War on poverty

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"The percentage of poor Americans who are living in severe poverty has reached a 32-year high, millions of working Americans are falling closer to the poverty line and the gulf between the nation's 'haves' and 'have-nots' continues to widen," McClatchy Newspapers' Tony Pugh reported February 22, 2007.

According to analysis of the latest available 2005 census figures, "nearly 16 million Americans are living in deep or severe poverty. A family of four with two children and an annual income of less than $9,903 - half the federal poverty line - was considered severely poor in 2005. So were individuals who made less than $5,080 a year.

"The McClatchy analysis found that the number of severely poor Americans grew by 26 percent from 2000 to 2005. That's 56 percent faster than the overall poverty population grew in the same period. McClatchy's review also found statistically significant increases in the percentage of the population in severe poverty in 65 of 215 large U.S. counties, and similar increases in 28 states. The review also suggested that the rise in severely poor residents isn't confined to large urban counties but extends to suburban and rural areas," Pugh wrote.

"These and other factors have helped push 43 percent of the nation's 37 million poor people into deep poverty - the highest rate since at least 1975."

Hurricane Katrina

"Stories of the grinding poverty among the survivors of Hurricane Katrina in New Orleans vividly illustrate what many say is a forgotten truth of modern American life — that pockets of desperate poverty still exist in a country of unsurpassed wealth and privilege," Kelley Beaucar Vlahos reported for Fox News, September 9, 2005.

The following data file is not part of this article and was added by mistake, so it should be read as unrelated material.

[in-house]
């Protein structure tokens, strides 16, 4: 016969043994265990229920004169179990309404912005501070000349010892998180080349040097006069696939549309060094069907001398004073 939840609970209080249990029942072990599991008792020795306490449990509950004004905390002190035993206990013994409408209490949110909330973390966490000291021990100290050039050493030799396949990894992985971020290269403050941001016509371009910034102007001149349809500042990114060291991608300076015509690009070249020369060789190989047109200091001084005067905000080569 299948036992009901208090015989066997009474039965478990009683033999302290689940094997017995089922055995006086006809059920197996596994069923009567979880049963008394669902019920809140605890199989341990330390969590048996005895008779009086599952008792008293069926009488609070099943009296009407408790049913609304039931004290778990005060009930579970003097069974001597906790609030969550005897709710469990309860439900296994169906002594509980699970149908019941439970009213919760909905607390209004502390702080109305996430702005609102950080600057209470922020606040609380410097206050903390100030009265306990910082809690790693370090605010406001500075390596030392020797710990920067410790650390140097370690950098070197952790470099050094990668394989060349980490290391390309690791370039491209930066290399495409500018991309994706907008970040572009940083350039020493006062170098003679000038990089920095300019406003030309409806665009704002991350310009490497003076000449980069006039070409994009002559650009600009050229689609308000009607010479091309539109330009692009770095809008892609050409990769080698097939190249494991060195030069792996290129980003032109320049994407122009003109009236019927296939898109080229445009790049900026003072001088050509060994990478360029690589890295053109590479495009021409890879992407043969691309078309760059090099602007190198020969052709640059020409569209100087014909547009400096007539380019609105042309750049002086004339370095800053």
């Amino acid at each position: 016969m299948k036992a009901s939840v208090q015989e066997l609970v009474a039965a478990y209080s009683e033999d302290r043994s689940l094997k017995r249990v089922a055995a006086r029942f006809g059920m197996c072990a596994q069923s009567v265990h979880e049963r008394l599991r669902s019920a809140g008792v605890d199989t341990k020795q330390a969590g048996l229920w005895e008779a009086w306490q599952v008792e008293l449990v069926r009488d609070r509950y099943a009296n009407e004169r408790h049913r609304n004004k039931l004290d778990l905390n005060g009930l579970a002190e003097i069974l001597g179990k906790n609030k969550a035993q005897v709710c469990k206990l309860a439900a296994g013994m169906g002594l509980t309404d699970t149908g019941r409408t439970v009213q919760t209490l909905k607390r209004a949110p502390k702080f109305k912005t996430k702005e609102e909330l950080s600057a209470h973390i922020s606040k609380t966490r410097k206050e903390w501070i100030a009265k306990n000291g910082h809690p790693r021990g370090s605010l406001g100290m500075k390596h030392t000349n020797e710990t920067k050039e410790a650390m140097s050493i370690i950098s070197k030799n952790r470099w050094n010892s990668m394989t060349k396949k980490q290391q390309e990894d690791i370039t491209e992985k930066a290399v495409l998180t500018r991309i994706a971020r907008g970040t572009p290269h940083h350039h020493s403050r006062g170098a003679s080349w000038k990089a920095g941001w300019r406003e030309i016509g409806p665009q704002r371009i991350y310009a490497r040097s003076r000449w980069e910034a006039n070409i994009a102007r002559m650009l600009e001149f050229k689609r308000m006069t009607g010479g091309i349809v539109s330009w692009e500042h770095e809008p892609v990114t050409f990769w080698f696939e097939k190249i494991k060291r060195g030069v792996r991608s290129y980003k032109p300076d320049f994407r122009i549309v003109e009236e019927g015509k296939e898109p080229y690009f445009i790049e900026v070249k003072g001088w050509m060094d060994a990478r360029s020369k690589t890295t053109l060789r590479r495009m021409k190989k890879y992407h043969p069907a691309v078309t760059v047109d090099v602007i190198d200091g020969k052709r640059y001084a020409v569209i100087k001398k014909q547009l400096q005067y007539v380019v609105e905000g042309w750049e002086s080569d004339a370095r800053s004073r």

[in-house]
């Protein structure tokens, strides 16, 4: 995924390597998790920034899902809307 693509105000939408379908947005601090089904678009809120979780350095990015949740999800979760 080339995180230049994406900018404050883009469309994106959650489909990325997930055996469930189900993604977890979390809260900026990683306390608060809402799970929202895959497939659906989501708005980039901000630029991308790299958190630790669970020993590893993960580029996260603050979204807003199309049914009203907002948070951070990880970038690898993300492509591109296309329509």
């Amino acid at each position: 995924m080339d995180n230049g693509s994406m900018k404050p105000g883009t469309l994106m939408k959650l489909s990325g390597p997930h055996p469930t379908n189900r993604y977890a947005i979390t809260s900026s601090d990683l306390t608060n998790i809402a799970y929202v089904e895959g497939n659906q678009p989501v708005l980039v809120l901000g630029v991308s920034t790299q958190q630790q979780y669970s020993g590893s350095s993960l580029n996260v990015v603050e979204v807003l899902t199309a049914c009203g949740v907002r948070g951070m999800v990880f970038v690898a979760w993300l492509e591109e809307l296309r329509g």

According to the Grolier Encyclopedia online edition on the American Presidency, the war on poverty was declared on January 8, 1964, in President Lyndon B. Johnson's State of the Union address in an attempt "to break the cycle of poverty affecting nearly 35 million Americans. Economic expansion had reduced unemployment to 5.3 percent, but projections showed that 25 percent of young blacks were destined for a life of irregular employment. Johnson, having enacted the modest antipoverty program of his predecessor, John F. Kennedy, wanted his own, and directed Sargent Shriver to steer the development and passage of an omnibus bill."

"Rejecting an alternative of direct subsidies, the Economic Opportunity Act of 1964, signed into law by Johnson on Aug. 20, 1964, attempted to prepare the poor for successful competition in an expanding economy. It combined new and existing programs of services by professionals--VISTA, Neighborhood Youth Corps, Job Corps, College Work Study, and Head Start--with the novel Community Action Programs (CAP), designed to involve recipients with 'maximum feasible participation.' Shriver's Office of Economic Opportunity (OEO) was given authority to run its own programs and supervise related agencies. Funding for OEO, which was never adequate, was further reduced as spending for the Vietnam War increased. Thus, an extended structure, poorly financed, frustrated the rising expectations of the poor."[1]

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Articles & Commentary


  • Mike Allen, "President Urges War on Poverty. At Notre Dame, Bush Touts Faith Plan," Washington Post, May 21, 2000: "President Bush called today for a new war on poverty, to be waged largely through the nation's houses of worship, and said his plan to encourage government funding of social services by churches is an urgently needed successor to the public welfare of the past generation."